In the library itself, he spent hour after hour searching and discarding tomes of lore on subjects many have never even heard of. Time was running out, and he was beginning to fear there was nothing in the library that could help him. The vast majority of books on resurrection were very specific to having divine assistance, a handful were simply impractical since the necessary steps could not be carried out in any sort of secrecy, and the last few lay a bit beyond the line of morally acceptable. It wasn’t until he had nearly given up hope, that he found it. Buried at the bottom of an old chest, in a small storage room obscured from view by piles of musty long unopened books, lay a tome as ancient as any he had seen before.


The entire text was written in a language he had never seen before, but yellowed sheets of paper so brittle many of them turned to dust at his touch held partial translations. The book was called simply “Alchemy” and had been penned in times long gone by the master alchemist Roger Bacon. Sheet upon sheet were simply details on the language used in the writing, eventually shifting to what alchemy was, and what it could do. It seemed quite marvelous, doing, and possibly even surpassing the work of the greatest magicians. Getting excited, he leafed through the translated notes as quick as their aged state would allow. The time worn translations revealed hint after hint, never quite giving all the information. Near the end of the translated notes, he found mention of the philosophers stone, and what it could do. Riches, immortality, and… new life to the dead. The translations were nowhere near complete, there might be more that had not been translated, or the translation could be mistaken somewhere, but there was no time. As Cecil looked up from the faded paper, he saw the first light of dawn creeping in the windows. He grabbed the tome and its partial translation, and left the library before the first researchers could show up.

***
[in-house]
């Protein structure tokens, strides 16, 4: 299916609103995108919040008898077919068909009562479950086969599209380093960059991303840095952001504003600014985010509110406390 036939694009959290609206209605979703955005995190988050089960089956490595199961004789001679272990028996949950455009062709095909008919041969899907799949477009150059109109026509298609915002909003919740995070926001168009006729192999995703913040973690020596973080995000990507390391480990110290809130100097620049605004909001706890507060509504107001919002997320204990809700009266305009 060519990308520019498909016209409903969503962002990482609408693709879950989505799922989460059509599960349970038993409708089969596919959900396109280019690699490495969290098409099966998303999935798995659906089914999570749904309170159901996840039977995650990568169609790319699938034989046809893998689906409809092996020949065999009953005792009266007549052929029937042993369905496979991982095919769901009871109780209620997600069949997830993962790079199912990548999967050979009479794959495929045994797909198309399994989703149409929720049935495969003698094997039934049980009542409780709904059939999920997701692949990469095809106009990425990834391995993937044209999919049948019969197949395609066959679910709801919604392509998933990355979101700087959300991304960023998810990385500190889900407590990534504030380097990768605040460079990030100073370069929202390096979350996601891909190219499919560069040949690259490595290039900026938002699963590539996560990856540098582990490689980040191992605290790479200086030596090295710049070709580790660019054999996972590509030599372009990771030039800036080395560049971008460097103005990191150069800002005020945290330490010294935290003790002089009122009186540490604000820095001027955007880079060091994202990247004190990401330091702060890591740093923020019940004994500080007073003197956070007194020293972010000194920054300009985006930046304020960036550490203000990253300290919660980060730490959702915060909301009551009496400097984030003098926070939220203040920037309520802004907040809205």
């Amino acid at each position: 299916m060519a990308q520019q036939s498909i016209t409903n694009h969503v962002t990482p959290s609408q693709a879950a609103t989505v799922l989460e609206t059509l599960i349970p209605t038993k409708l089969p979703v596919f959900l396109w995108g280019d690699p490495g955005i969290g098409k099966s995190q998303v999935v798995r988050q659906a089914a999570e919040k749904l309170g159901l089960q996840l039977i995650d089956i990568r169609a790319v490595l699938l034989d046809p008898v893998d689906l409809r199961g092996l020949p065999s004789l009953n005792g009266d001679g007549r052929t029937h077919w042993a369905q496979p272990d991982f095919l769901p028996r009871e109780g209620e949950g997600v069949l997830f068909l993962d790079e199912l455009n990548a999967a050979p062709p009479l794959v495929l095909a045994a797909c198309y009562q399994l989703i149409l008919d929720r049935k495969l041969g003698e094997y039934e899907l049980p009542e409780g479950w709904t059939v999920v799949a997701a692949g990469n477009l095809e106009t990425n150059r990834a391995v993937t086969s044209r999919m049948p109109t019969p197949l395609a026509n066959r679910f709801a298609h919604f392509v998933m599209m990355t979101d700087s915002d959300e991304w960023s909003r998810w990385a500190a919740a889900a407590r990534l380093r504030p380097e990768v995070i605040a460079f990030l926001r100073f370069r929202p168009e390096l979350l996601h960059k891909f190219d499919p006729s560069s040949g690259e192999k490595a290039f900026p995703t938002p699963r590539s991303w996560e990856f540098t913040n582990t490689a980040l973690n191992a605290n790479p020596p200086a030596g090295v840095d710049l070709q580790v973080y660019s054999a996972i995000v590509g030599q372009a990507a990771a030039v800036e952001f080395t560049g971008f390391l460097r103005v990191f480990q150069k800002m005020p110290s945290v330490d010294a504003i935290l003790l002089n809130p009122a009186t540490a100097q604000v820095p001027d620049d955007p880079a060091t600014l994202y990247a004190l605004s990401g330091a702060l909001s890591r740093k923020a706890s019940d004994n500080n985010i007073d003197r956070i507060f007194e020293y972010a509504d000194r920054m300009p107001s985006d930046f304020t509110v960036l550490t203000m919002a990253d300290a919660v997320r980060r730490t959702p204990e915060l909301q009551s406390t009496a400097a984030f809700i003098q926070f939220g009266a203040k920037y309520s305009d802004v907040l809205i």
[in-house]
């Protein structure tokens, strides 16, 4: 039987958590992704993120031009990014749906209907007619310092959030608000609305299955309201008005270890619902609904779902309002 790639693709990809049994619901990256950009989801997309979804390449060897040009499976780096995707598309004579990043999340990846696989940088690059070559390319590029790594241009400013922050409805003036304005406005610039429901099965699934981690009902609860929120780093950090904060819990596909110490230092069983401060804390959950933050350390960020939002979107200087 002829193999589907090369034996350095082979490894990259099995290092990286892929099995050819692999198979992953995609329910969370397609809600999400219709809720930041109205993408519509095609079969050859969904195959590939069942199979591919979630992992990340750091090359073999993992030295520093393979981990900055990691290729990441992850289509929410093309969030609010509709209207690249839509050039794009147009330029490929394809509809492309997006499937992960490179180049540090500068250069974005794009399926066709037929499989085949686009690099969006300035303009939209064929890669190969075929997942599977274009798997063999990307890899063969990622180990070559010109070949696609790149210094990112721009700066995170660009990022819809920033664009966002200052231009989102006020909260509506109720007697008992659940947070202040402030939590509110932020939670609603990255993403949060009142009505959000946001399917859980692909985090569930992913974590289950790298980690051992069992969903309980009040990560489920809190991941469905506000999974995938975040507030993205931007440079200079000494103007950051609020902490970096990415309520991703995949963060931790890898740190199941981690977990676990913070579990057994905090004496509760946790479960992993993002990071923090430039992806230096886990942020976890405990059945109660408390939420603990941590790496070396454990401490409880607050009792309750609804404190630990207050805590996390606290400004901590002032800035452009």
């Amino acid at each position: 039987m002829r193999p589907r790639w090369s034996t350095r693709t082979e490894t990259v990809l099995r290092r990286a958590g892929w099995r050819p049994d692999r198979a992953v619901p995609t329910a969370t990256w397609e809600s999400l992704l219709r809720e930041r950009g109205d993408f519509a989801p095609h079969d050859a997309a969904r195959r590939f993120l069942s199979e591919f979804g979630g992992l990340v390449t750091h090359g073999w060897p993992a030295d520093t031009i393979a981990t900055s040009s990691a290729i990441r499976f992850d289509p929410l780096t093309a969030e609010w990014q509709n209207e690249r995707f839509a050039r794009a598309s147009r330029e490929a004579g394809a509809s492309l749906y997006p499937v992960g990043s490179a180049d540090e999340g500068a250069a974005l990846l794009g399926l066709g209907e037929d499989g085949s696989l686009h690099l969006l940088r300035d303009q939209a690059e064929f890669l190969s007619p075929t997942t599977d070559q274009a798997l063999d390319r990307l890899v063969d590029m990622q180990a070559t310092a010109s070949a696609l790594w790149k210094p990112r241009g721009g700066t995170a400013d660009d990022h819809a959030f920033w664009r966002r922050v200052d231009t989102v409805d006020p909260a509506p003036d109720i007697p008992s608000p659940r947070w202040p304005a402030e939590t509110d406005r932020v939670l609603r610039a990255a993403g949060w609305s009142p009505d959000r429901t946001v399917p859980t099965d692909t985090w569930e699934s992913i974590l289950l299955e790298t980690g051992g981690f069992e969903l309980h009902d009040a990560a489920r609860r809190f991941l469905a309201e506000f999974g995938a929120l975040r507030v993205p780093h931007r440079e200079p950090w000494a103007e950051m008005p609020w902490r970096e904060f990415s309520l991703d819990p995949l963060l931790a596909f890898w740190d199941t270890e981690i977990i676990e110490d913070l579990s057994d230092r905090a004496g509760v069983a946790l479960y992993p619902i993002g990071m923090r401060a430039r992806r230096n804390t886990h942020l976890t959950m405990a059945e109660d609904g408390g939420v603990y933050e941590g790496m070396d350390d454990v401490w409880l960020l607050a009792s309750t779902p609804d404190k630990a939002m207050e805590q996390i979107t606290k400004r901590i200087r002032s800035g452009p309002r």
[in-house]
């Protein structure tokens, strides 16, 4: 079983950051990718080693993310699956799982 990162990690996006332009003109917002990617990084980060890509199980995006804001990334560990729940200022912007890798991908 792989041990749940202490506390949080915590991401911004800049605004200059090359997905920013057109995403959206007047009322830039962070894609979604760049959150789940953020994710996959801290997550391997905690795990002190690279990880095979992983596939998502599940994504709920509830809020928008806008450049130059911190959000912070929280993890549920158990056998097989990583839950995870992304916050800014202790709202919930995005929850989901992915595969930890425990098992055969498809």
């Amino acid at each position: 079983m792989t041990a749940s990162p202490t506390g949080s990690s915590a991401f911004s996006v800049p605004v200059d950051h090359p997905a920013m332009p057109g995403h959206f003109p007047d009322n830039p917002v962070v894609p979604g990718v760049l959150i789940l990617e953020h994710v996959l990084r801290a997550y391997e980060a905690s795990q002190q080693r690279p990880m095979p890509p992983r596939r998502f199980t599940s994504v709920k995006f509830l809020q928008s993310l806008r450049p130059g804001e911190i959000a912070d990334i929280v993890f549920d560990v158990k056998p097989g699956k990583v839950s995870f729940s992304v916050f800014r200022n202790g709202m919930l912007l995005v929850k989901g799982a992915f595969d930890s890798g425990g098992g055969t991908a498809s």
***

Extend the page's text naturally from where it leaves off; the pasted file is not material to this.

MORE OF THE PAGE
&nsbp; Nobody had touched the book before him since whoever had worked on the translation so long ago had left it in that forgotten storage room. With luck, nobody would even remember it existed.

  For months, Cecil wondered the country, steering clear of the big cities and its churches, he spent most of his time in the smaller towns and villages at the edge of civilization. He studied Lilies condition, searching for alternative ways to restore her, but eventually always returning to the tome on alchemy. It seemed to have the best chance of helping, if only because he had yet to find anything in it that would prove otherwise. It was a tedious process. The language it was in was completely unique to any other language he could compare it to, where it not for the partial translation already began it would have been impossible for him. Slowly page after page revealed their secrets to him. The day he could try his first experiment, he was exuberant. It was a failure, he barely ducked leaped over the bed as the flask detonated in black acrid smoke, but the table had been left in splinters. He left that particular in in a hurry, before the innkeeper could come investigate.

  Money soon became a problem, even the tightest budget couldn’t keep up with the cost of buying ingredients for experiments, and while Lily did not need to eat, he did. He made a bit of money seeing to the ills and aches of the peasants whom he met on the roads, occasionally even setting up a clinic in taverns, but always moving on before too long. He did get lucky when he came upon a village with a bit of a goblin problem. His first experiment, which he had deemed a failure did reveal itself to be amazingly useful in traumatizing the little bastards. Turns out even a handful of farmers armed with nothing more then pitchforks could wipe out a bunch of goblins, if those particular goblins happen to be burying their heads in the dirt terrified of the loud explosions going off around them.

  The goblins ill gotten gains where not much, but they along with the villagers gratitude was enough to keep Cecil going for a couple more weeks. Maybe more goblins would present themselves, he could see the potential for making quite a bit of gold out here, where few people had a sword, and even fewer knew how to use one.

Cecil Tugrur (Dead)

Survival Argyle